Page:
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Stress and acupuncture make a great pair.  Stress is a natural response of the body to the various demands we place upon it. In ancient times, our stress response, also known as our fight or flight response, provided us with quick energy to preserve life during difficult situations.  An example is being attacked or threatened by a wild animal. Unfortunately, modern day stress is considerably higher, more frequent and more consistent than what our predecessors experienced. Today, we do not have to look much further than our windows, or computer screens, to view various forms of stressors—everything from prime-time news and road rage, to the forty-hour work week, terrorism talk, world-wide pandemics and cell phones.

However, stress is not necessarily always negative. There is a distinction between healthy and unhealthy stress. Healthy stressors are usually short lived and keep us alert and motivated, and support our body’s strength and vitality.

Stress and AcupunctureOur response to stress can either help or hinder our body’s ability to cope with these various stressors in our lives. Healthy responses to stress include appropriate physical exercise, good eating habits, positive thinking, adequate rest, and reaching out to friends and family for support. Unhealthy responses to stress include negative thinking, overexertion, poor eating habits, lack of sleep, and isolation.

These unhealthy responses can cause the body to work harder than it needs to and can trigger physical and mental health issues. Over time, ongoing stress and unhealthy responses to stress can actually be detrimental to our health.

Signs and symptoms of an overactive response to stress:
  • Anger
  • Anxiety
  • Asthma
  • Depression
  • Supressed immune system
  • Digestive disorders
  • Headaches
  • Heart disease
  • High blood pressure
  • Blood sugar issues
  • Joint pain
  • Weight problems

Medical studies

Medical studies have shown that with increased and consistent stress, our white blood cells which defend our body against viruses decrease. This results in lower immune resistance, ultimately leading to physical disease and emotional instability.

Even if the stressors are no longer present, the body continues to keep the stress response active. This results in the depletion of our nervous system, lymphatic organs (spleen, thymus, and lymph nodes), kidneys and adrenal glands, which can pave the way for a wide variety of symptoms and signs.

There is Hope.

Practitioners of acupuncture and Traditional Chinese Medicine (TCM) have been helping people cope with stress for thousands of years. The ancient theories of TCM on how stress affects the organs are similar to those of Western medicine. However, TCM theory and treatment go far beyond treating symptoms and signs and address the root cause(s) of the problem.

How Stress and Acupuncture Work

Acupuncture is a whole-body approach to healing.  It takes a holistic and nurturing approach to healing the body.  This is done by carefully inserting fine, sterile needles to stimulate important acupuncture meridian points found across the body to help promote healing.  In addition to the insertion of needles, other techniques are sometimes used to stimulate the body’s natural healing abilities and to bring about homeostasis.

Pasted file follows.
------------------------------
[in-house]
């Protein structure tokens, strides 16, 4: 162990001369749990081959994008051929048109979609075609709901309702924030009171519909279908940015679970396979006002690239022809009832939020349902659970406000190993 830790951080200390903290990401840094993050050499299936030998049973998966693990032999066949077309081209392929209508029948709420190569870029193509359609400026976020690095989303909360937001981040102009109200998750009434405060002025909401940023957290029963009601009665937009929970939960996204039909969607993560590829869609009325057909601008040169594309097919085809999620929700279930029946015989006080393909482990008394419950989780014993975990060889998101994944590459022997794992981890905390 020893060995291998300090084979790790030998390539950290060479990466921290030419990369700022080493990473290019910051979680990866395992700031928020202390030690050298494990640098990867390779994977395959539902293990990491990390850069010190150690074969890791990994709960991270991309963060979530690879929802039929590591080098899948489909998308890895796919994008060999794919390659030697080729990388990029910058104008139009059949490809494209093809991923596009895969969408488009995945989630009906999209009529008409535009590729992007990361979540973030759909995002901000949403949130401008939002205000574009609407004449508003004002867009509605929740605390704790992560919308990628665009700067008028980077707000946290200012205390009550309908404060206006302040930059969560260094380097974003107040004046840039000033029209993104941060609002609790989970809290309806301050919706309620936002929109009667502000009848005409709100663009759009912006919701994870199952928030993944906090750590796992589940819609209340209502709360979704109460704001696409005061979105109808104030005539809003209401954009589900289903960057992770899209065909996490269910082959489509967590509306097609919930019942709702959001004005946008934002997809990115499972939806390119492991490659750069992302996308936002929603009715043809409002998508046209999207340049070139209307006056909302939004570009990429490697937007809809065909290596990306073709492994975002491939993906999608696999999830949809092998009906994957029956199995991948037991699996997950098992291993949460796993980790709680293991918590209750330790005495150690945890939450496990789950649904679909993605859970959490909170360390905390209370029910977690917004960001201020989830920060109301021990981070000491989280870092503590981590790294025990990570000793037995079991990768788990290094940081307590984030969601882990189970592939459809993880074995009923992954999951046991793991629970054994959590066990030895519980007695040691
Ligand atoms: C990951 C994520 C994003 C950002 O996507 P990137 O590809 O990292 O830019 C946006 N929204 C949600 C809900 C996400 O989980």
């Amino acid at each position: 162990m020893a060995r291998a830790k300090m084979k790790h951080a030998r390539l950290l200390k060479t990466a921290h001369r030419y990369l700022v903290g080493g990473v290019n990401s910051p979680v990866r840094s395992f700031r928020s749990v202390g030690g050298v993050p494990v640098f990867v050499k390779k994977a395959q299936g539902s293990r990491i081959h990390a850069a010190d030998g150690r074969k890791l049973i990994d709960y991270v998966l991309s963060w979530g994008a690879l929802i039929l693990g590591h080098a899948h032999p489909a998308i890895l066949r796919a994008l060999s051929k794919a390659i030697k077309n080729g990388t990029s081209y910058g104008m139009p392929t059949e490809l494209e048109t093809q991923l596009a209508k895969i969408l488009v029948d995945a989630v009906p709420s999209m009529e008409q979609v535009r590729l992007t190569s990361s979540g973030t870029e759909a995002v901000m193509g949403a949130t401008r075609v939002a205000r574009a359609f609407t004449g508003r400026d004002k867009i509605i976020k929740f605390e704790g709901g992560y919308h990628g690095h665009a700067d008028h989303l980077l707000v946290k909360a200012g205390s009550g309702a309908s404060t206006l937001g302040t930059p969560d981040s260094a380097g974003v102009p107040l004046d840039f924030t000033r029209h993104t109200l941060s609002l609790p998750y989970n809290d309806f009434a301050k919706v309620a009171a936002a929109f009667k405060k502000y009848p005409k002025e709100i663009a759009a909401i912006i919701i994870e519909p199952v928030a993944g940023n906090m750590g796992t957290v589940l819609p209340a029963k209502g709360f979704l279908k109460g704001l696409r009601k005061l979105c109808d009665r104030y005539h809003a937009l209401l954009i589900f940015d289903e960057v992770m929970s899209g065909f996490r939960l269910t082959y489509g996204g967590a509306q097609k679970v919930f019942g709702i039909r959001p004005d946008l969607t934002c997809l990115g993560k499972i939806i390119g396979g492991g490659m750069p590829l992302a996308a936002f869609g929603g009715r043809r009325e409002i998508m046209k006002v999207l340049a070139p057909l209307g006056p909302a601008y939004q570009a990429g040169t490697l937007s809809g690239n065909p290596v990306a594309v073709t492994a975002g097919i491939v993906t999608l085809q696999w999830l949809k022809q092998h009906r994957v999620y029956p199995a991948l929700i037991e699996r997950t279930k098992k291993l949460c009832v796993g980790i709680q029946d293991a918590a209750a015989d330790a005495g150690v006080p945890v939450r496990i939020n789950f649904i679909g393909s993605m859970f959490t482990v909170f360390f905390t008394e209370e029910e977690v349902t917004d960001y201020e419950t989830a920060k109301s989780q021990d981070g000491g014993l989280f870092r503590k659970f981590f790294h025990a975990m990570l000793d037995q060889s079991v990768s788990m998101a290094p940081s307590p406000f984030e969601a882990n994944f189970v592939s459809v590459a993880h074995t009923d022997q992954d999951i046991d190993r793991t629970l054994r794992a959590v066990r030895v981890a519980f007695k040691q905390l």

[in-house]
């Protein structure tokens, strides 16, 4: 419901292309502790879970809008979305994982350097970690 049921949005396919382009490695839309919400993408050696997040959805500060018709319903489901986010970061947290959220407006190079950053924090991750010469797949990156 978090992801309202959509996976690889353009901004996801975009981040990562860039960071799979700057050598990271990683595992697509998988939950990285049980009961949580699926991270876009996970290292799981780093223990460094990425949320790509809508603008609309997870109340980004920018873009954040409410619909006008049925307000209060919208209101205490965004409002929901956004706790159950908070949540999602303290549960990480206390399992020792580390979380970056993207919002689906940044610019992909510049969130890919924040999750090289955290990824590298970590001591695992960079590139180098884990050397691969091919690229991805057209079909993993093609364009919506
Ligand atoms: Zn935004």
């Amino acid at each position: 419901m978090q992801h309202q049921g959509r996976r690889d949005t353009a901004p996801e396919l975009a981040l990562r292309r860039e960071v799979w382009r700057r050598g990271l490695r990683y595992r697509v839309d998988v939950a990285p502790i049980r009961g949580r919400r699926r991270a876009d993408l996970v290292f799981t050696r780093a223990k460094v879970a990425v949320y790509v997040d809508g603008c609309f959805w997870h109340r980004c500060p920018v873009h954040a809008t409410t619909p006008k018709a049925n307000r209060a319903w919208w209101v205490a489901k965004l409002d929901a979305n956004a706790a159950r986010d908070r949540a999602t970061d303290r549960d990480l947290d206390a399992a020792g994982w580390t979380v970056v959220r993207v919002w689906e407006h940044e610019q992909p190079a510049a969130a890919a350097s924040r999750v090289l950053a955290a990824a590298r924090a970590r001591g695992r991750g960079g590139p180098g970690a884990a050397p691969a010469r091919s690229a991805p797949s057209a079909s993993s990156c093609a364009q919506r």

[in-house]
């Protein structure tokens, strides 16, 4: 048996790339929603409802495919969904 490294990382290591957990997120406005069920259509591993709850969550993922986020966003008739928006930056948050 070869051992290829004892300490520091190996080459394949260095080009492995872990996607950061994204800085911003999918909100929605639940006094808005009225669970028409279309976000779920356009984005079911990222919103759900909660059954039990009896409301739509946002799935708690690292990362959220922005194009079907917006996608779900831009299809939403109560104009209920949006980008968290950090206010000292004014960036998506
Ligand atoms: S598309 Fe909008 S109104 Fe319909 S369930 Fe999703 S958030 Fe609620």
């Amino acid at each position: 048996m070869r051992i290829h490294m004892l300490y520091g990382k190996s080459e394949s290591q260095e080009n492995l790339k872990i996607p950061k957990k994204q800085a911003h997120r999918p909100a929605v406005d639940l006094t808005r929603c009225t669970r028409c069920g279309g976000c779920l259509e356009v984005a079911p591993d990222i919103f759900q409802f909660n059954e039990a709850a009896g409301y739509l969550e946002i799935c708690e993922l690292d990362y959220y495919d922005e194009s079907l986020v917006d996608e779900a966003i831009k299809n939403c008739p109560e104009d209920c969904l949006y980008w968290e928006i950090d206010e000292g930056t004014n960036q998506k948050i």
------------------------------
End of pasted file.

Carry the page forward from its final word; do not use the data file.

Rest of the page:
Acupuncture meridian points activate the body’s innate healing abilities acupuncturists call Qi (pronounced “chee”).  According to TCM, Qi is the vital energy that animates the body and protects it from illness.  Qi flows through pathways called meridians and provides nourishment to the boy’s cells, tissues, muscles, organs, and glands.  When there is an imbalance or blockage in the flow of Qi, symptoms associated with the condition or illness may appear.  Acupuncture is just one aspect of TCM, there are many modalities within TCM that may effectively contribute to restoring the body’s natural healing ability.

Most people experience little or no pain when receiving acupuncture – in fact, many people experience a deep sense of relief, relaxation and find acupuncture helps with their specific symptoms.

From a modern scientific perspective, stimulation of acupuncture meridian points causes the release of a multitude of nervous system chemicals in our brain, spinal cord, and muscles that help restore the body’s ability to heal naturally.

These chemicals provide tremendous healh benefits, whether it is influencing your body to heal more quickly, or simply altering how you may be experiencing your pain.  Regardless, the healing and regenerative properties of acupuncture are truly amazing.  The only way to find out if acupuncture is the perfect treatment plan for you is to give it a try.

Acupuncture and TCM can provide a safe, effective and drug-free alternative for the treatment of stress.

Ways to combat stress:

  1. Get adequate sleep. Aim for at least eight hours of restful and restorative sleep.
  2. Practice meditative exercises. Qi Gong, Tai Chi and Yoga can help create a healthy awareness of the body and mind connection, freeing your mind
    of stressful thoughts.
  3. Eat a well balanced diet. Be mindful of what you eat and you will feel less stressed and more balanced.
  4. Have fun! Make time for relaxing activities, enjoyable hobbies and lots of laughter in your life.
  5. Breathe. Relaxed deep breathing is one of the most easiest techniques you can use for reducing stress.
  6. Relax deeply.  Acupuncture has been known to alleviate stress and anxiety.

Stress Reduction Resources:

For more information on allergies, check out this newsletter and article that I wrote for the SW Florida Health and Wellness Magazine.

  1. Acupuncture is a Safe and Natural Way to Help You Handle Stress
  2. Five Acupoints to Help You Navigate Your Stress this Winter:  How Acupuncture Reduces Stress – Research Update
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